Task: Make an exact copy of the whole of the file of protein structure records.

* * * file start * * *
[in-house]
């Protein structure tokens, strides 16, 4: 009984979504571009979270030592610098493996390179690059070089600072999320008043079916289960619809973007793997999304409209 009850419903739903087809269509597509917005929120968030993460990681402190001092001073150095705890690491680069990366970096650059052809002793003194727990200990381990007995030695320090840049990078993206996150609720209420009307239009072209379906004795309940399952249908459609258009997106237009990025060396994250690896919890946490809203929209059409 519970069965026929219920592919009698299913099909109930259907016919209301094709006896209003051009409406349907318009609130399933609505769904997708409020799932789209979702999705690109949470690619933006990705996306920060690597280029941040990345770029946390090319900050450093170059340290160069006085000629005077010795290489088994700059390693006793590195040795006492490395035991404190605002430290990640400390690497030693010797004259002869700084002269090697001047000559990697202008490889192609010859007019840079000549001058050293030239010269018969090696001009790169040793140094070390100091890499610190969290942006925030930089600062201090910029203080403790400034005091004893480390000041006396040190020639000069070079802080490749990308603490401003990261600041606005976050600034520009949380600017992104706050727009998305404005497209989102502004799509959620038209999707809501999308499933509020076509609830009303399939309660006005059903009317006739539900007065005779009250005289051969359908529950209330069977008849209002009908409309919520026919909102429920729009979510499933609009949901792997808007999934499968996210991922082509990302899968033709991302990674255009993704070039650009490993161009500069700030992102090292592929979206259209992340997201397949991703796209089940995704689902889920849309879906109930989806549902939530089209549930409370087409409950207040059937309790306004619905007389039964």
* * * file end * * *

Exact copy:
[in-house]
């Protein structure tokens, strides 16, 4: 009984979504571009979270030592610098493996390179690059070089600072999320008043079916289960619809973007793997999304409209 009850419903739903087809269509597509917005929120968030993460990681402190001092001073150095705890690491680069990366970096650059052809002793003194727990200990381990007995030695320090840049990078993206996150609720209420009307239009072209379906004795309940399952249908459609258009997106237009990025060396994250690896919890946490809203929209059409 519970069965026929219920592919009698299913099909109930259907016919209301094709006896209003051009409406349907318009609130399933609505769904997708409020799932789209979702999705690109949470690619933006990705996306920060690597280029941040990345770029946390090319900050450093170059340290160069006085000629005077010795290489088994700059390693006793590195040795006492490395035991404190605002430290990640400390690497030693010797004259002869700084002269090697001047000559990697202008490889192609010859007019840079000549001058050293030239010269018969090696001009790169040793140094070390100091890499610190969290942006925030930089600062201090910029203080403790400034005091004893480390000041006396040190020639000069070079802080490749990308603490401003990261600041606005976050600034520009949380600017992104706050727009998305404005497209989102502004799509959620038209999707809501999308499933509020076509609830009303399939309660006005059903009317006739539900007065005779009250005289051969359908529950209330069977008849209002009908409309919520026919909102429920729009979510499933609009949901792997808007999934499968996210991922082509990302899968033709991302990674255009993704070039650009490993161009500069700030992102090292592929979206259209992340997201397949991703796209089940995704689902889920849309879906109930989806549902939530089209549930409370087409409950207040059937309790306004619905007389039964």